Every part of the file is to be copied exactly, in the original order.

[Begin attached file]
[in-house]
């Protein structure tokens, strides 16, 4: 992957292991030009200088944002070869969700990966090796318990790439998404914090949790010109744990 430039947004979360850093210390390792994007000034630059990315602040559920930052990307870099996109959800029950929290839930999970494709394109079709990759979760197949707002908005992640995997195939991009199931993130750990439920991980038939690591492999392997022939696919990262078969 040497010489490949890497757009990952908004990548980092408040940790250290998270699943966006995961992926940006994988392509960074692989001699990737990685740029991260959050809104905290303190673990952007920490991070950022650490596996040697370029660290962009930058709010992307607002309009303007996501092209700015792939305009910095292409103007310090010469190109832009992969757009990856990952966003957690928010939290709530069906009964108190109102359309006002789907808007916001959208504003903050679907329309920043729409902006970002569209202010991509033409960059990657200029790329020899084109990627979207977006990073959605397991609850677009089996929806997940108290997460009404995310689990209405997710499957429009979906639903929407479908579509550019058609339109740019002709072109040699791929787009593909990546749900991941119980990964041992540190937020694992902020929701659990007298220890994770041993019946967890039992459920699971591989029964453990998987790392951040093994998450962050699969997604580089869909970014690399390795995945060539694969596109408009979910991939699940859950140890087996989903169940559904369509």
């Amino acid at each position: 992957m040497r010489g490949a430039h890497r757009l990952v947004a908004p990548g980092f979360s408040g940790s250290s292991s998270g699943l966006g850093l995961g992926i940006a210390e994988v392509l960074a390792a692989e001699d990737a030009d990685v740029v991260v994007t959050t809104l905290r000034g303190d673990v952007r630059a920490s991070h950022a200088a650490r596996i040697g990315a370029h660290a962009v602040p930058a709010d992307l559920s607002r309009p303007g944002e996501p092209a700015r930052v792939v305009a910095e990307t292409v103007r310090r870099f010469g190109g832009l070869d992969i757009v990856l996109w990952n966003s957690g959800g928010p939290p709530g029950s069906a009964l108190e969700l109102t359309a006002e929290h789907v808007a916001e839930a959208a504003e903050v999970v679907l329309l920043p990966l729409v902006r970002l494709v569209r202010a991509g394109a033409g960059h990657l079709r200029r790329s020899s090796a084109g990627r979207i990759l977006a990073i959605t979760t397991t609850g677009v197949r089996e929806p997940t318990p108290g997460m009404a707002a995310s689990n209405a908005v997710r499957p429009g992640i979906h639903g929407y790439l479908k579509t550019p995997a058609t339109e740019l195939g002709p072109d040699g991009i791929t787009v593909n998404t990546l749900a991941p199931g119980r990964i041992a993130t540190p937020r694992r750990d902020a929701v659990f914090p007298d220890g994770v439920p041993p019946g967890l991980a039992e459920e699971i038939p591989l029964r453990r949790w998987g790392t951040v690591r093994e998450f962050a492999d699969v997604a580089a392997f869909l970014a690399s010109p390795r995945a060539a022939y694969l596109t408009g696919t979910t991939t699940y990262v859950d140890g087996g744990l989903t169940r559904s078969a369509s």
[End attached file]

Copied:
[in-house]
């Protein structure tokens, strides 16, 4: 992957292991030009200088944002070869969700990966090796318990790439998404914090949790010109744990 430039947004979360850093210390390792994007000034630059990315602040559920930052990307870099996109959800029950929290839930999970494709394109079709990759979760197949707002908005992640995997195939991009199931993130750990439920991980038939690591492999392997022939696919990262078969 040497010489490949890497757009990952908004990548980092408040940790250290998270699943966006995961992926940006994988392509960074692989001699990737990685740029991260959050809104905290303190673990952007920490991070950022650490596996040697370029660290962009930058709010992307607002309009303007996501092209700015792939305009910095292409103007310090010469190109832009992969757009990856990952966003957690928010939290709530069906009964108190109102359309006002789907808007916001959208504003903050679907329309920043729409902006970002569209202010991509033409960059990657200029790329020899084109990627979207977006990073959605397991609850677009089996929806997940108290997460009404995310689990209405997710499957429009979906639903929407479908579509550019058609339109740019002709072109040699791929787009593909990546749900991941119980990964041992540190937020694992902020929701659990007298220890994770041993019946967890039992459920699971591989029964453990998987790392951040093994998450962050699969997604580089869909970014690399390795995945060539694969596109408009979910991939699940859950140890087996989903169940559904369509």
């Amino acid at each position: 992957m040497r010489g490949a430039h890497r757009l990952v947004a908004p990548g980092f979360s408040g940790s250290s292991s998270g699943l966006g850093l995961g992926i940006a210390e994988v392509l960074a390792a692989e001699d990737a030009d990685v740029v991260v994007t959050t809104l905290r000034g303190d673990v952007r630059a920490s991070h950022a200088a650490r596996i040697g990315a370029h660290a962009v602040p930058a709010d992307l559920s607002r309009p303007g944002e996501p092209a700015r930052v792939v305009a910095e990307t292409v103007r310090r870099f010469g190109g832009l070869d992969i757009v990856l996109w990952n966003s957690g959800g928010p939290p709530g029950s069906a009964l108190e969700l109102t359309a006002e929290h789907v808007a916001e839930a959208a504003e903050v999970v679907l329309l920043p990966l729409v902006r970002l494709v569209r202010a991509g394109a033409g960059h990657l079709r200029r790329s020899s090796a084109g990627r979207i990759l977006a990073i959605t979760t397991t609850g677009v197949r089996e929806p997940t318990p108290g997460m009404a707002a995310s689990n209405a908005v997710r499957p429009g992640i979906h639903g929407y790439l479908k579509t550019p995997a058609t339109e740019l195939g002709p072109d040699g991009i791929t787009v593909n998404t990546l749900a991941p199931g119980r990964i041992a993130t540190p937020r694992r750990d902020a929701v659990f914090p007298d220890g994770v439920p041993p019946g967890l991980a039992e459920e699971i038939p591989l029964r453990r949790w998987g790392t951040v690591r093994e998450f962050a492999d699969v997604a580089a392997f869909l970014a690399s010109p390795r995945a060539a022939y694969l596109t408009g696919t979910t991939t699940y990262v859950d140890g087996g744990l989903t169940r559904s078969a369509s």